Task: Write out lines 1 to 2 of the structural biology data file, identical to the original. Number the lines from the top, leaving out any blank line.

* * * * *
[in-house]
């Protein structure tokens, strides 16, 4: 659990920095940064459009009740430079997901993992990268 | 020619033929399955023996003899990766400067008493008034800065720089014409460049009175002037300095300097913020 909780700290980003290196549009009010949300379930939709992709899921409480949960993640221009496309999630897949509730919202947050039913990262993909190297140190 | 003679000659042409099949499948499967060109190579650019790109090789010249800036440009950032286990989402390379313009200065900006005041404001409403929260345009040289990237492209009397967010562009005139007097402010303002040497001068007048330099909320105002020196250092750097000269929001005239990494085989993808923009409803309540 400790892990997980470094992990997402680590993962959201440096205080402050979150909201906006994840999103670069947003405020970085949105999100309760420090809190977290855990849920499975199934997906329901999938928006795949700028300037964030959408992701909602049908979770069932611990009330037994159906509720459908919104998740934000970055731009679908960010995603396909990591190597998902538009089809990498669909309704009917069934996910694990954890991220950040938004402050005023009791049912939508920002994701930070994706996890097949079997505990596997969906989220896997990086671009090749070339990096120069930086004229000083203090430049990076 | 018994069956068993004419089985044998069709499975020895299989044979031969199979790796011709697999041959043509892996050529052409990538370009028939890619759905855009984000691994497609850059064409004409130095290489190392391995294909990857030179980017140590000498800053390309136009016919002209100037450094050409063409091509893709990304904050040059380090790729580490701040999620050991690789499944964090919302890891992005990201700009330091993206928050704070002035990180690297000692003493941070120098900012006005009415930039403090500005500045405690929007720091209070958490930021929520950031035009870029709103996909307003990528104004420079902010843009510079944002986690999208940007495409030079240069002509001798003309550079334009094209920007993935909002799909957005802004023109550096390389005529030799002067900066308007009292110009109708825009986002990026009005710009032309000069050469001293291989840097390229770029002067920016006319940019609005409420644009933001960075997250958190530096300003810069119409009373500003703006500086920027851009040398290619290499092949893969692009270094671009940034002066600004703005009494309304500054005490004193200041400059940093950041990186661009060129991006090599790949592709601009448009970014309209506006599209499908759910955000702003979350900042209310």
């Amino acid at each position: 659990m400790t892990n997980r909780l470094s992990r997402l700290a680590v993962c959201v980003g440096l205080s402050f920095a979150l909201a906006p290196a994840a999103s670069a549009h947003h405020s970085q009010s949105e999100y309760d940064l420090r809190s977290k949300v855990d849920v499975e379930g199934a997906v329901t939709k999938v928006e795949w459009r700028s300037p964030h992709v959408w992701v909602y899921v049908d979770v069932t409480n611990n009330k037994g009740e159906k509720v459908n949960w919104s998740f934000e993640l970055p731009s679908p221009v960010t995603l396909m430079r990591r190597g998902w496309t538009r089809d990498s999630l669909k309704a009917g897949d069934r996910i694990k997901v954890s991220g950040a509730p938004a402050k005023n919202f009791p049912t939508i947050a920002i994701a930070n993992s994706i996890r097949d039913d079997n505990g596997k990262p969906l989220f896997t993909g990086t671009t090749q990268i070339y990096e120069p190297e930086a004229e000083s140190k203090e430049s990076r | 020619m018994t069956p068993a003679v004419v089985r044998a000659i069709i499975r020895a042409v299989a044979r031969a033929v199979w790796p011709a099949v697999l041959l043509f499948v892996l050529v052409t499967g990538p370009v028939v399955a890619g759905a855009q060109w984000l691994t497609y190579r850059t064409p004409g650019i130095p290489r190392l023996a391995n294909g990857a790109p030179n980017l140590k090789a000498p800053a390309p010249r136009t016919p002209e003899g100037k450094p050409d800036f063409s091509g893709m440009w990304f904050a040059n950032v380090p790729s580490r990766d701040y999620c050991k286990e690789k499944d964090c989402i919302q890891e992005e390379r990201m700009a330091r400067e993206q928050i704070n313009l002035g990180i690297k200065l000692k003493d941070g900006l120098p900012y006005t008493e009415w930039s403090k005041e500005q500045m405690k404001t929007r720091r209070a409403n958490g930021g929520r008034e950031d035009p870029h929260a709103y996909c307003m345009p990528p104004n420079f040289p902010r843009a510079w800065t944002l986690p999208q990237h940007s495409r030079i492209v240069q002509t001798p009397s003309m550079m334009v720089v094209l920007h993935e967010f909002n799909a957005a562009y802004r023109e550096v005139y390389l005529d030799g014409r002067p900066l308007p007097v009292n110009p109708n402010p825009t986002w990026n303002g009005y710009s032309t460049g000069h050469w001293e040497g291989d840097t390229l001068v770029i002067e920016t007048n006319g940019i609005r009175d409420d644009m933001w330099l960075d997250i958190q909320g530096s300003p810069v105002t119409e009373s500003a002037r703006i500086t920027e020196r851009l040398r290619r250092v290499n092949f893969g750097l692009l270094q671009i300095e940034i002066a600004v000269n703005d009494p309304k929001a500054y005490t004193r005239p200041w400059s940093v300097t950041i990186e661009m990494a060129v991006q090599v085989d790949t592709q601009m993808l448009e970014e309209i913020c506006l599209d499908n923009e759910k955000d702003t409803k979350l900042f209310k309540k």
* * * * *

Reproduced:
[in-house]
């Protein structure tokens, strides 16, 4: 659990920095940064459009009740430079997901993992990268 | 020619033929399955023996003899990766400067008493008034800065720089014409460049009175002037300095300097913020 909780700290980003290196549009009010949300379930939709992709899921409480949960993640221009496309999630897949509730919202947050039913990262993909190297140190 | 003679000659042409099949499948499967060109190579650019790109090789010249800036440009950032286990989402390379313009200065900006005041404001409403929260345009040289990237492209009397967010562009005139007097402010303002040497001068007048330099909320105002020196250092750097000269929001005239990494085989993808923009409803309540 400790892990997980470094992990997402680590993962959201440096205080402050979150909201906006994840999103670069947003405020970085949105999100309760420090809190977290855990849920499975199934997906329901999938928006795949700028300037964030959408992701909602049908979770069932611990009330037994159906509720459908919104998740934000970055731009679908960010995603396909990591190597998902538009089809990498669909309704009917069934996910694990954890991220950040938004402050005023009791049912939508920002994701930070994706996890097949079997505990596997969906989220896997990086671009090749070339990096120069930086004229000083203090430049990076 | 018994069956068993004419089985044998069709499975020895299989044979031969199979790796011709697999041959043509892996050529052409990538370009028939890619759905855009984000691994497609850059064409004409130095290489190392391995294909990857030179980017140590000498800053390309136009016919002209100037450094050409063409091509893709990304904050040059380090790729580490701040999620050991690789499944964090919302890891992005990201700009330091993206928050704070002035990180690297000692003493941070120098900012006005009415930039403090500005500045405690929007720091209070958490930021929520950031035009870029709103996909307003990528104004420079902010843009510079944002986690999208940007495409030079240069002509001798003309550079334009094209920007993935909002799909957005802004023109550096390389005529030799002067900066308007009292110009109708825009986002990026009005710009032309000069050469001293291989840097390229770029002067920016006319940019609005409420644009933001960075997250958190530096300003810069119409009373500003703006500086920027851009040398290619290499092949893969692009270094671009940034002066600004703005009494309304500054005490004193200041400059940093950041990186661009060129991006090599790949592709601009448009970014309209506006599209499908759910955000702003979350900042209310």